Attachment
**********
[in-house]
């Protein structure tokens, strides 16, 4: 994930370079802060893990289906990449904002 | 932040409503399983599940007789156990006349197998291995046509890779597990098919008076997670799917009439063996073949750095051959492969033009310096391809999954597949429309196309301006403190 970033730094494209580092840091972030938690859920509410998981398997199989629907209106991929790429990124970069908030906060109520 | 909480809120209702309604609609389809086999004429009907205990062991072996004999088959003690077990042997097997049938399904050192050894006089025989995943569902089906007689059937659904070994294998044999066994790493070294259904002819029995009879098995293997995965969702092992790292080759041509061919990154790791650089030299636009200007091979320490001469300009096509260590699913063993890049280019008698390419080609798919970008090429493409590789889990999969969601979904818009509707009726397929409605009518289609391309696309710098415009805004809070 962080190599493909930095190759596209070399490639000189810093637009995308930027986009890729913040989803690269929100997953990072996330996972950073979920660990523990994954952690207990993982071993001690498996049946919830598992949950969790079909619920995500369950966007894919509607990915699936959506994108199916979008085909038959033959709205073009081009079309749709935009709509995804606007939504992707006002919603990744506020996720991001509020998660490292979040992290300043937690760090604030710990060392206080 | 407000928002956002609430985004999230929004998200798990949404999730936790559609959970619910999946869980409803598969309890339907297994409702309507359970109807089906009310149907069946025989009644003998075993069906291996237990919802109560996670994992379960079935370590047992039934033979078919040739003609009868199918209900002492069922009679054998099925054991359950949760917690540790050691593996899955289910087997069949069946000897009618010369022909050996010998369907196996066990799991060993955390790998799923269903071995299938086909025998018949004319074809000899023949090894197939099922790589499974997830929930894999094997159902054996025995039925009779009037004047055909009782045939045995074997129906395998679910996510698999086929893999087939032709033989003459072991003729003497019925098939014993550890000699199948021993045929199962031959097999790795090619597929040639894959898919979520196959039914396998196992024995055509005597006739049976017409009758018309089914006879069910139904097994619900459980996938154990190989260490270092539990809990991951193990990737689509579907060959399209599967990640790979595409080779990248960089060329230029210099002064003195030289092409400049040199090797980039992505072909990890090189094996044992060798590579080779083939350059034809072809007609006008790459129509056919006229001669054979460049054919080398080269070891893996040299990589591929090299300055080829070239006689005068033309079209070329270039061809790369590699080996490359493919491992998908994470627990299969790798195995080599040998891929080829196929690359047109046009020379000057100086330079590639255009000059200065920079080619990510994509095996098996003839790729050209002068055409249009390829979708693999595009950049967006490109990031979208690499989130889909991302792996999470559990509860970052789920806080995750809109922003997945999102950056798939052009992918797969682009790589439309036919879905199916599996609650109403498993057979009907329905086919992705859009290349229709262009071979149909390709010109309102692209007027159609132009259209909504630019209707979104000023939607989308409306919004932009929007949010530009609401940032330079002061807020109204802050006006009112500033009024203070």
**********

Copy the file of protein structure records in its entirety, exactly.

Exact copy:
[in-house]
């Protein structure tokens, strides 16, 4: 994930370079802060893990289906990449904002 | 932040409503399983599940007789156990006349197998291995046509890779597990098919008076997670799917009439063996073949750095051959492969033009310096391809999954597949429309196309301006403190 970033730094494209580092840091972030938690859920509410998981398997199989629907209106991929790429990124970069908030906060109520 | 909480809120209702309604609609389809086999004429009907205990062991072996004999088959003690077990042997097997049938399904050192050894006089025989995943569902089906007689059937659904070994294998044999066994790493070294259904002819029995009879098995293997995965969702092992790292080759041509061919990154790791650089030299636009200007091979320490001469300009096509260590699913063993890049280019008698390419080609798919970008090429493409590789889990999969969601979904818009509707009726397929409605009518289609391309696309710098415009805004809070 962080190599493909930095190759596209070399490639000189810093637009995308930027986009890729913040989803690269929100997953990072996330996972950073979920660990523990994954952690207990993982071993001690498996049946919830598992949950969790079909619920995500369950966007894919509607990915699936959506994108199916979008085909038959033959709205073009081009079309749709935009709509995804606007939504992707006002919603990744506020996720991001509020998660490292979040992290300043937690760090604030710990060392206080 | 407000928002956002609430985004999230929004998200798990949404999730936790559609959970619910999946869980409803598969309890339907297994409702309507359970109807089906009310149907069946025989009644003998075993069906291996237990919802109560996670994992379960079935370590047992039934033979078919040739003609009868199918209900002492069922009679054998099925054991359950949760917690540790050691593996899955289910087997069949069946000897009618010369022909050996010998369907196996066990799991060993955390790998799923269903071995299938086909025998018949004319074809000899023949090894197939099922790589499974997830929930894999094997159902054996025995039925009779009037004047055909009782045939045995074997129906395998679910996510698999086929893999087939032709033989003459072991003729003497019925098939014993550890000699199948021993045929199962031959097999790795090619597929040639894959898919979520196959039914396998196992024995055509005597006739049976017409009758018309089914006879069910139904097994619900459980996938154990190989260490270092539990809990991951193990990737689509579907060959399209599967990640790979595409080779990248960089060329230029210099002064003195030289092409400049040199090797980039992505072909990890090189094996044992060798590579080779083939350059034809072809007609006008790459129509056919006229001669054979460049054919080398080269070891893996040299990589591929090299300055080829070239006689005068033309079209070329270039061809790369590699080996490359493919491992998908994470627990299969790798195995080599040998891929080829196929690359047109046009020379000057100086330079590639255009000059200065920079080619990510994509095996098996003839790729050209002068055409249009390829979708693999595009950049967006490109990031979208690499989130889909991302792996999470559990509860970052789920806080995750809109922003997945999102950056798939052009992918797969682009790589439309036919879905199916599996609650109403498993057979009907329905086919992705859009290349229709262009071979149909390709010109309102692209007027159609132009259209909504630019209707979104000023939607989308409306919004932009929007949010530009609401940032330079002061807020109204802050006006009112500033009024203070």